WORLD’S LARGEST STATUE CARVED IN MOUNTAIN (Dec, 1933)
WORLD’S LARGEST STATUE CARVED IN MOUNTAIN
THE world regards with awe the stupendous sculptural achievements of the ancient engineers who built the Egyptian Sphinx, the Colossus of Rhodes and the Pyramids, but now it has a new monumental edifice to marvel at which dwarfs the projects of the ancients to almost insignificant proportions.
In the Black Hills of South Dakota a group of engineers, captained by the famous sculptor-engineer, Gutzom Borglum, are carving from a mountain of living granite the figures of Washington, Jefferson and Lincoln, whose faces alone measure sixty feet from chin to cranium top—twice the height of the face of the Sphinx of Gizeh. Borglum Explains Engineering Procedure In a special interview with a MODERN Mechanix correspondent, Mr. Borglum explained the engineering procedure by which he is attacking his titanic job.
“First,” the bronzed and rugged sculptor said, “I prepared a small scale model to get the proper grouping of the three figures. This work was done in a studio with a great plate glass window looking out upon Bush-more.
“Next I made a working model of Washington which was five feet from the chin to the top of his head. This model was taken to the top of Rushmore and used to guide the carving of the great stone head.
“The measurements taken from the working models are multiplied by twelve—an inch on the model being a foot on the statue—and are transferred to the granite of Mount Rushmore with the aid of a 30 ft. swinging boom and plumb bob.
“This boom swings horizontally through a graduated arc of 180 degrees. The plumb bob may be suspended from any point upon it. After setting the angle, the distances horizontally outward and vertically downward to the rock are measured by tape. Skillful engineering here is as important to the work as artistic modeling.
“When the work was first begun, I picked the largest sound piece of granite for the figure of Washington,” Mr. Borglum continued. “The carving of the rock monument consisted in excavating the excess granite by a process of drilling and blasting which removes successive thin layers without injuring the mountain itself. As little as ten inches of granite can be moved at one time. Engineers Work in Safety Harness “This process proceeds to within a few inches of the final surface, and then the finishing is done by a ‘broaching’ process.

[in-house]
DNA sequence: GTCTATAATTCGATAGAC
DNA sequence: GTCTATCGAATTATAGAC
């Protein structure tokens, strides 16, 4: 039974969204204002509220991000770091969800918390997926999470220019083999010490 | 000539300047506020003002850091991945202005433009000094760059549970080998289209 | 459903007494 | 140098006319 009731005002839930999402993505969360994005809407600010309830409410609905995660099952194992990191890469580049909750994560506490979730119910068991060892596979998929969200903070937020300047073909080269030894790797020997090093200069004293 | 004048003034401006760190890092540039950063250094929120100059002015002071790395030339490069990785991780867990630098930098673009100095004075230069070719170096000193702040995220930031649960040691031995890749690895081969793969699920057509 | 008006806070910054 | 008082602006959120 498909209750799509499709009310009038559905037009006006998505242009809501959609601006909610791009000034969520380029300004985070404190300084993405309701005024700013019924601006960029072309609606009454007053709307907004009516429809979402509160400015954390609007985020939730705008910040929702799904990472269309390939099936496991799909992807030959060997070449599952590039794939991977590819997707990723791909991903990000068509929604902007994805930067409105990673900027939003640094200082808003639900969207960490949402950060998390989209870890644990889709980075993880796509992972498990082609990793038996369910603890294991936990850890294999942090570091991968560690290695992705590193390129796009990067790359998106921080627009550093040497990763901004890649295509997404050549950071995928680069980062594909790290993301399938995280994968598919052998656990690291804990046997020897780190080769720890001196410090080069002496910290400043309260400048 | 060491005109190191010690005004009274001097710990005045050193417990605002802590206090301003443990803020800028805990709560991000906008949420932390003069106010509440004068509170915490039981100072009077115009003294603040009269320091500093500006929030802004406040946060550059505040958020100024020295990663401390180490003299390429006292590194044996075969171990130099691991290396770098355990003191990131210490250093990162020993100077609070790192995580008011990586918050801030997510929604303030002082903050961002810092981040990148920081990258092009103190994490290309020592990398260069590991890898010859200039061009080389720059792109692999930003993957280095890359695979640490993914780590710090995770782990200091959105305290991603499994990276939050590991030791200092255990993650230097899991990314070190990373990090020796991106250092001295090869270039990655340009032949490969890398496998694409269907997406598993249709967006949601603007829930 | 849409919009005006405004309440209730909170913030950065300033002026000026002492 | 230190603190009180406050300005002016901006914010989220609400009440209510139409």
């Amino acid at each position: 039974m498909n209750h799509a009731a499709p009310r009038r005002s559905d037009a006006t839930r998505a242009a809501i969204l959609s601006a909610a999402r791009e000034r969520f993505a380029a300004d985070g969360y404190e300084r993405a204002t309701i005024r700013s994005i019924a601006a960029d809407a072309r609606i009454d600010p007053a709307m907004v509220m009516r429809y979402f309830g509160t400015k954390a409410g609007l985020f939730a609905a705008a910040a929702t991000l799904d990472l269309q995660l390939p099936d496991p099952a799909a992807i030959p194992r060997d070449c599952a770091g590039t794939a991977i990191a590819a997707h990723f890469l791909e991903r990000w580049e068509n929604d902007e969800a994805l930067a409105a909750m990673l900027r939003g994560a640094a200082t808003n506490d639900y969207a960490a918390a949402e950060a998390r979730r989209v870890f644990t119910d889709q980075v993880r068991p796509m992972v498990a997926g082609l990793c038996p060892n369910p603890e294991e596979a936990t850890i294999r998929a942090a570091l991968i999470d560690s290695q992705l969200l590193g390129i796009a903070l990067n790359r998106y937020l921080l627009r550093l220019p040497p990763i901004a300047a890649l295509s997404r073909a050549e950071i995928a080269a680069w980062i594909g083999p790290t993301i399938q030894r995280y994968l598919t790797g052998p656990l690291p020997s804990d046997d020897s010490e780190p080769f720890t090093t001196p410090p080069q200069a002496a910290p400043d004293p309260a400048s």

“There are no reserved seats at Rush-more. Workmen when engaged in actual carving are suspended over the edge of the cliff in steel and leather harnesses attached to a % inch steel cable. These cables are ‘paid out’ or reeled in by hand winches.
“Usually ten Ingersoll-Rand ‘R12 Jack-hammer’ drills are on the job for the rougher work. When in use these, too, are attached to cables. The drills are % inch steel finished with cross bits.
“All drilling is dry. On the head of the three figures, now roughly completed, the drill holes were from 10 to 12 inches deep, about three inches apart and set about six inches from the face.
“About a 40 per cent special gelatin dynamite is used in each hole. The cap wires of a row of holes, usually from 60 to 75, are connected and the charges in the row of holes are fired simultaneously by means of a 110-volt power circuit. The dynamite does its work rapidly and smoothly.
“When blasting has brought the work to within three or four inches of the finished surface, another procedure is employed for the final “sculpturing.” Holes three or four inches in depth are drilled vertically into the face at intervals of about three inches over the entire surface.
“Chisel bits are used in this step, as they do faster work. Once all the holes have been drilled, the rock between is ‘broached’ out with the aid of short pointed steel gads driven by plugger drills. Broaching produces the finer finished surface.”